Teachers union accuses ousted member of being a ‘spy’ for CPS
By ROSALIND ROSSI Education Reporter firstname.lastname@example.org May 15, 2012 8:32PM
Marc Wigler (right), an ousted Chicago Teachers Union member, is escorted out of a House of Delegates meeting by security on May 9. | Photo Courtesy John Kugler~Substance News
Updated: June 17, 2012 8:21AM
The official charge involves doing “the union and the cause of union labor, definite harm.’’
But Chicago Teachers Union officials are calling Marc Wigler “a spy,’’ a “stool pigeon” and a “rat’’ following his April 24 ouster for life from the union for allegedly feeding a top Chicago Public Schools labor official information about an internal union meeting.
Wigler was accused of sending CPS labor relations chief Rachel Resnick a 50-bullet-point email at 11:51 p.m., Aug. 24, detailing what CTU officials told union delegates during a special meeting the evening before, CTU officials say.
The House of Delegates meeting last August occurred at a tense point in CPS-CTU relations; the union was trying to determine how to respond to CPS’ insistence that it could not afford a scheduled 4 percent raise. Contract talks have since moved into a timetable that could end in a strike vote.
One of Wigler’s bullet points to Resnick noted that delegates were told, “Stop telling [CPS labor lawyer James] Franczyk everything and stop running to the Board and telling your principals everything,’’ said CTU Vice President Jesse Sharkey.
The email allegedly began, “Here are my notes from yesterday’s [House of Delegates] meeting. If you have any questions, please ask. Wigler.’’
Wigler, who earned $85,000 last year as a resource teacher working in multiple schools, declined to comment Tuesday when reached in the CPS PreK for All office.
But his attorney, Andy Staes, said Wigler, who worked for the union and its “Fresh Start” effort to improve struggling schools under a previous CTU president, plans to appeal.
“Rachel Resnick is his friend,’’ Staes said. “If you saw that email, there is nothing whatsoever [in it] detrimental to union business, nothing confidential, nothing harmful in any respect. It is being used, pretextually, to remove someone who has been a thorn in someone’s side.’’
Wigler was a delegate for the United Progressive Caucus, whose website blasts CTU President Karen Lewis and her Caucus of Rank-and-File Educators.
He resigned from the CTU a day before his April 24 union trial, did not show up for the trial before the CTU executive committee, and then “rescinded” his resignation the day after the trial, Sharkey said.
“It’s an outrageous claim that his behavior is excusable and OK,’’ Sharkey said. “There’s a principle involved here, which is that members of our union shouldn’t be writing detailed reports to the head of labor relations in the middle of a tense period of negotiations and conflict with the board.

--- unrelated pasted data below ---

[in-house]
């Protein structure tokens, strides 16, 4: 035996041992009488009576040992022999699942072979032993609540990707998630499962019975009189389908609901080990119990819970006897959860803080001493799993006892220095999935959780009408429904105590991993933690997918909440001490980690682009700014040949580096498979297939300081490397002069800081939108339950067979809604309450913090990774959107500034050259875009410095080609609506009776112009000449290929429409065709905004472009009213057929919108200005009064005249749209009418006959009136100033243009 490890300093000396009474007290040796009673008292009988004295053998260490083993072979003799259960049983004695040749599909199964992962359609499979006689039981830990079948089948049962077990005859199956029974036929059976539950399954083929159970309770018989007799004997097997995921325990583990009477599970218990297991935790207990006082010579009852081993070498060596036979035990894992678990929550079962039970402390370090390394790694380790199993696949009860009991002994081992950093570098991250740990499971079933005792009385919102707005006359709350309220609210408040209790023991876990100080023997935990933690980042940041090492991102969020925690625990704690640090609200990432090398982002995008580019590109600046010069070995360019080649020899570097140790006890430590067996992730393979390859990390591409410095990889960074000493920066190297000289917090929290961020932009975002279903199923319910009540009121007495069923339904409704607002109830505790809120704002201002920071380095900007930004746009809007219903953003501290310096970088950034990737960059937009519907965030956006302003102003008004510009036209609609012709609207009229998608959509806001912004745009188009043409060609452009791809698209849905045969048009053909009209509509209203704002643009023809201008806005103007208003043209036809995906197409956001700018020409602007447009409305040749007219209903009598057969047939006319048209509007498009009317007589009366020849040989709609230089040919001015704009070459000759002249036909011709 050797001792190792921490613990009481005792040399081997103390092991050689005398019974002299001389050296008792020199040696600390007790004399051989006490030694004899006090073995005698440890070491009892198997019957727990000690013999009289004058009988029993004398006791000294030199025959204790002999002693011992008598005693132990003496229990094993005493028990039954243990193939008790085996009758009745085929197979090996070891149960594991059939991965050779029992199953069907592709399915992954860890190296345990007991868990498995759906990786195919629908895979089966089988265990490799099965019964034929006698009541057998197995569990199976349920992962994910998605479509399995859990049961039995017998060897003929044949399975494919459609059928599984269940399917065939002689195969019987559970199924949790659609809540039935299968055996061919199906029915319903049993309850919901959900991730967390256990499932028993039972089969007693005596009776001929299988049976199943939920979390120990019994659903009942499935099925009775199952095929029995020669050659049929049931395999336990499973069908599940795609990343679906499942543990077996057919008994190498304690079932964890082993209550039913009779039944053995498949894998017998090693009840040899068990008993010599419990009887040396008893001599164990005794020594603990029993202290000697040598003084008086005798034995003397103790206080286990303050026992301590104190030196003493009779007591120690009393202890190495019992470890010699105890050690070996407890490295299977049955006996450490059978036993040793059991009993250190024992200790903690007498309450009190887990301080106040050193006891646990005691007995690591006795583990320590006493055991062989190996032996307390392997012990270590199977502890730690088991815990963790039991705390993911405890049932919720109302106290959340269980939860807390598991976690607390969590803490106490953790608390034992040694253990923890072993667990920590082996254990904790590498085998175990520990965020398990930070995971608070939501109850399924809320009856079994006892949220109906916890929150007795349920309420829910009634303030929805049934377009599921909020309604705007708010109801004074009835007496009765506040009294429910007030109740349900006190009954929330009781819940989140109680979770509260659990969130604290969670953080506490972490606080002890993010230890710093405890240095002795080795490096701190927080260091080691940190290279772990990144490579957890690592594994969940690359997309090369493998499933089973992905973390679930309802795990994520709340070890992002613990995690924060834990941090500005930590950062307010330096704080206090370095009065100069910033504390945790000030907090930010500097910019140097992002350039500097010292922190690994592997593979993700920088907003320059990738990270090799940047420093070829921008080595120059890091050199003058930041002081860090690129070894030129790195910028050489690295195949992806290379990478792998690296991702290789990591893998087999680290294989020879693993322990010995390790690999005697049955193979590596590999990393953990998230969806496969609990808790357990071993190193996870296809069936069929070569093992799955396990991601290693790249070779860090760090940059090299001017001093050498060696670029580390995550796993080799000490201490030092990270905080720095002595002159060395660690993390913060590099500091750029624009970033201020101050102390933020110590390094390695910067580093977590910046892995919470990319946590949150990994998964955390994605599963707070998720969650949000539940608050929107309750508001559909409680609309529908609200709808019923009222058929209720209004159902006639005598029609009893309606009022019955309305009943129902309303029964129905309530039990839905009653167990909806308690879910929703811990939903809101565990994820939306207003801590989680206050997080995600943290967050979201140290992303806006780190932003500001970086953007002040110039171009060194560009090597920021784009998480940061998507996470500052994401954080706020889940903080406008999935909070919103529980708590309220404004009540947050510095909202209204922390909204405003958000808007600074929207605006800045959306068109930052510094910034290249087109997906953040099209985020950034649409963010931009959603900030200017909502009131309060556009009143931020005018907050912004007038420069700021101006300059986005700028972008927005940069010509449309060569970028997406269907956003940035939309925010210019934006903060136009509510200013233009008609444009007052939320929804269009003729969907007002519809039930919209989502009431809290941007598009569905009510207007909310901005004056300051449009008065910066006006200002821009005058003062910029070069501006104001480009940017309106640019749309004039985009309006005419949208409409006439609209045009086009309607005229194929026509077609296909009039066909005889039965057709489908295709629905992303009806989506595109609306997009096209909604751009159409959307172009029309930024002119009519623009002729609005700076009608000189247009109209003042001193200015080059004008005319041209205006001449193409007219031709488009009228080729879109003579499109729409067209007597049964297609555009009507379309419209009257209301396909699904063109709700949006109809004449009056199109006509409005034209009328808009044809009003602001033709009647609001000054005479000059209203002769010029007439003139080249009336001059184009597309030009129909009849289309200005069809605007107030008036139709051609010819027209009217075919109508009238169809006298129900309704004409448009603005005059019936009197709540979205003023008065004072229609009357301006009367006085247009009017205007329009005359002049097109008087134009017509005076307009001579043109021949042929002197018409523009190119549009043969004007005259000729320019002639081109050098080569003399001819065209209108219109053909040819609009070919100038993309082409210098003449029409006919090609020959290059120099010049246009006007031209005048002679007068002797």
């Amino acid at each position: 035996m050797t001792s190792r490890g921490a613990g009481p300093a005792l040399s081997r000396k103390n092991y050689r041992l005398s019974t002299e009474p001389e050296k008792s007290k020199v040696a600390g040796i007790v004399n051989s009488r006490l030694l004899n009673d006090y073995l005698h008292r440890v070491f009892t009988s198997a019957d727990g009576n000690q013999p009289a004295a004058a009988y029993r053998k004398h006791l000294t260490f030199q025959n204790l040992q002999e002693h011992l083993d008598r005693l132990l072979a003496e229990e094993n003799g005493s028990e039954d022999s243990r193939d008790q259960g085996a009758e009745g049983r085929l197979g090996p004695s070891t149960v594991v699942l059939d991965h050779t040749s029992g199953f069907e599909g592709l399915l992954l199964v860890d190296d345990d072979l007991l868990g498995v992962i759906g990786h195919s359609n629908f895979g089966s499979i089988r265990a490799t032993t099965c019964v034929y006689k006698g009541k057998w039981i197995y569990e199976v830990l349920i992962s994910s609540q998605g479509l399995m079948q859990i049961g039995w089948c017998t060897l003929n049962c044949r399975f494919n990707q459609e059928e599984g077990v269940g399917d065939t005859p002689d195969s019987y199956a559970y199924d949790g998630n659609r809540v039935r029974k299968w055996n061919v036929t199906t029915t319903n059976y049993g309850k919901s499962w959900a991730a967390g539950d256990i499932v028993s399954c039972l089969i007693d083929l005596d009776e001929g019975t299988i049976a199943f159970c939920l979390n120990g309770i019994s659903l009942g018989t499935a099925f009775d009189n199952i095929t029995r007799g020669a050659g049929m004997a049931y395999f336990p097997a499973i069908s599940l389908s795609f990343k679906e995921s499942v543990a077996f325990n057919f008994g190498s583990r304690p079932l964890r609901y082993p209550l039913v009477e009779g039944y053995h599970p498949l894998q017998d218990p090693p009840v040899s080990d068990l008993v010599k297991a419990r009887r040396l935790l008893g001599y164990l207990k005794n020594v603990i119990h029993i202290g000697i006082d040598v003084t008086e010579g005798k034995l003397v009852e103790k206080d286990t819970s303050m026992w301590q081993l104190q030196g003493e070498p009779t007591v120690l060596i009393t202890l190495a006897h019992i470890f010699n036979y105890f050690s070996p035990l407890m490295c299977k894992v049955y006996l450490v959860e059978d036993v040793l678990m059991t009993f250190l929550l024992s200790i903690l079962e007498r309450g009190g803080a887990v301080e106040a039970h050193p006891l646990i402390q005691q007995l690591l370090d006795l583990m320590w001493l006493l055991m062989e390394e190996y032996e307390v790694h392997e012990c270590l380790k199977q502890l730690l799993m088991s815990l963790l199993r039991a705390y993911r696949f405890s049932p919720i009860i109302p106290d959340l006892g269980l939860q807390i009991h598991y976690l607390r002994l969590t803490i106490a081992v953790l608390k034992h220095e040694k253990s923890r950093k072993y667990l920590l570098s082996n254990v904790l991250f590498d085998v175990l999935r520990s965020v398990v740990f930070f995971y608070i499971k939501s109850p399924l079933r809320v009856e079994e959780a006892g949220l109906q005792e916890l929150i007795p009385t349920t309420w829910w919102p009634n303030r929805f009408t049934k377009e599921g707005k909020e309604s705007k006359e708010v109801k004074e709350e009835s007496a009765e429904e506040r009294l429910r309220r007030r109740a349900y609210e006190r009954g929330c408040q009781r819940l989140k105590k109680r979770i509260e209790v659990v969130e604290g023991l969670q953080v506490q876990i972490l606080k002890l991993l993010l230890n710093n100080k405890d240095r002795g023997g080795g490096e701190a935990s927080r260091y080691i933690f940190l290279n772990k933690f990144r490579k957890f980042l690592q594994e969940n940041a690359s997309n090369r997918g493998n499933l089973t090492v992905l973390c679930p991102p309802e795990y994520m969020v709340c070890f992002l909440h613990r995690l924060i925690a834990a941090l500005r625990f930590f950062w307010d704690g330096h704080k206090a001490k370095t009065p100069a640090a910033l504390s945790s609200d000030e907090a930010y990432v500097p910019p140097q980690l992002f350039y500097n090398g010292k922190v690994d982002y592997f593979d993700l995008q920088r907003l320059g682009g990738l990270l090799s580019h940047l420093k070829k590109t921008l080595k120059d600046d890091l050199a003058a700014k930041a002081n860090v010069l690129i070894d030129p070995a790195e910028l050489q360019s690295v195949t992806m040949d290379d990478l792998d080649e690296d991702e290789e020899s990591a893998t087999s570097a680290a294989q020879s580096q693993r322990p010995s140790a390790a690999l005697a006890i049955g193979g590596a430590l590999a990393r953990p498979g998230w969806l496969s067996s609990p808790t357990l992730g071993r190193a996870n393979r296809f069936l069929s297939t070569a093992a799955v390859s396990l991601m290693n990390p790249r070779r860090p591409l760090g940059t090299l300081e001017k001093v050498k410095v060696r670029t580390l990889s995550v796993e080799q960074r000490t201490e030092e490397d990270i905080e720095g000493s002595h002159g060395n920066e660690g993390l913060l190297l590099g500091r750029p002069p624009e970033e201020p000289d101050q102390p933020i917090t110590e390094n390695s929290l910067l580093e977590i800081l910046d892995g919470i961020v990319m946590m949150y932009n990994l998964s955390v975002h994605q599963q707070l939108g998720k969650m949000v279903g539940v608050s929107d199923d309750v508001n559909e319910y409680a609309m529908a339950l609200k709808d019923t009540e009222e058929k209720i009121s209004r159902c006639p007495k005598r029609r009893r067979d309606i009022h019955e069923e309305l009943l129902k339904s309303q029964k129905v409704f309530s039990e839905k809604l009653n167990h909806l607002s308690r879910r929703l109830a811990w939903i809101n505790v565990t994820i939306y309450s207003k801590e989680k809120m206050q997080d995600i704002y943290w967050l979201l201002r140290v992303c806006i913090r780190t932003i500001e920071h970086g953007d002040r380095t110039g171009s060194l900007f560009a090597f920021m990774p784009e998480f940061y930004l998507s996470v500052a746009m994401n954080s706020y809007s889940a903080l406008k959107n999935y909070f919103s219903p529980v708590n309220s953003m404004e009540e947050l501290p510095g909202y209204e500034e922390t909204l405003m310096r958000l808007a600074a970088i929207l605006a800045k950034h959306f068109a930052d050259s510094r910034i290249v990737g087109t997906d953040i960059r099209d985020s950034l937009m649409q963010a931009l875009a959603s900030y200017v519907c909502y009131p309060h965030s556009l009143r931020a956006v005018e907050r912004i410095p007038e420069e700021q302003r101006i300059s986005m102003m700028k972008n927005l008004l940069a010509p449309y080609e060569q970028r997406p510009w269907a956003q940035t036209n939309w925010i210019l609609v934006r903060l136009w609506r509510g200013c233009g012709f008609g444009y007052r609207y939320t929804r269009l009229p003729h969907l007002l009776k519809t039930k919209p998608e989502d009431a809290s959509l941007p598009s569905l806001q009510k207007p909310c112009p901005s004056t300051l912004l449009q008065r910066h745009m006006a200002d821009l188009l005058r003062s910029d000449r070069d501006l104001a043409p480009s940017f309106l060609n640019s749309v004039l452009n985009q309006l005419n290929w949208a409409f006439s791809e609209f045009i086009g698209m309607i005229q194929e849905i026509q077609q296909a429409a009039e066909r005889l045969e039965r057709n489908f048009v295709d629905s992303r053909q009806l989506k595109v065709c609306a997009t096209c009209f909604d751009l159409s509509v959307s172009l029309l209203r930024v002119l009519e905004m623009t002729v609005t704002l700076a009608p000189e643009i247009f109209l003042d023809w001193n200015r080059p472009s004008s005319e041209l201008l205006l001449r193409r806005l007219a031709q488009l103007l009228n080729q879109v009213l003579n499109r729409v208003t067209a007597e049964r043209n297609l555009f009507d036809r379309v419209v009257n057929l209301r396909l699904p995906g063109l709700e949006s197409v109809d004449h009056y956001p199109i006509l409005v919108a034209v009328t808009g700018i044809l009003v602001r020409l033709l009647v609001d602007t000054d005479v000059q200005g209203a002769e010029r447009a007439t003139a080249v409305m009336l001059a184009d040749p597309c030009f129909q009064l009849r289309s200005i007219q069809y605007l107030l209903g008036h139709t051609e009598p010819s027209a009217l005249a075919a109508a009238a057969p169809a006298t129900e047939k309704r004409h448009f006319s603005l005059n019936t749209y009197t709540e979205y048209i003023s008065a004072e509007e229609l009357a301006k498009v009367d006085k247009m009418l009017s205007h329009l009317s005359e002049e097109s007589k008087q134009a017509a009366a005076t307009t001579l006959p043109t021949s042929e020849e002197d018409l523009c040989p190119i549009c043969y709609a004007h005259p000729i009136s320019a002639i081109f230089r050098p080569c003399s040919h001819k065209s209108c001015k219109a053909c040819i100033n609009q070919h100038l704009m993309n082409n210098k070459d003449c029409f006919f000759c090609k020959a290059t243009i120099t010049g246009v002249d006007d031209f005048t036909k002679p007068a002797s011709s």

“There’s a term for that in union tradition. It’s called being a rat. I thought that was obvious. In case it wasn’t obvious, Karen [Lewis} said it during the meeting —’Don’t give information to the board’ — and Marc included that in his report.”
The email provided a “detailed listing’’ of union discussions about strategy, as well as CTU officials’ comments about Mayor Emanuel, Schools CEO Jean-Claude Brizard and CPS negotiators, Sharkey said.
“The idea that this was an appropriate thing to send to the other side, it’s completely disingenuous. If that’s a serious argument, let him make it seriously in front of a body of our members and let him see what our members think of it,’’ Sharkey said.
“He was a spy,’’ Sharkey said. “In the union tradition, we’d call him a stool pigeon or a rat.”
Union officials confirmed Wigler’s conviction after an article in Substance News detailed how Wigler tried to enter a May 9 House of Delegates meeting after his lifetime ejection from the union. Security escorted him out of the meeting.
Wigler’s email was uncovered accidentally, Sharkey said, after the CTU received 15,000 emails from CPS in response to a subpoena involving a court case.
Kicking someone out of the CTU for life is a rare punishment, usually reserved for strikebreakers, CTU officials said. The ban means Wigler cannot vote in CTU elections or attend House of Delegate meetings, but also that he does not have to pay union dues.
According to a website for Ithaca College, Wigler’s alma mater, he is scheduled to speak at a June 25 Chicago event called “Roundtables in Media Innovation.’’ Although Wigler hasn’t worked for the CTU for two years, Sharkey noted that the website calls Wigler a “partnership initiative coordinator with the Chicago Teachers Union” and says he will speak on “new models for collaboration between employees and management.’’
Said Sharkey: “I guess the guy does know a lot about collaboration between employees and management.’’
Contributing: Art Golab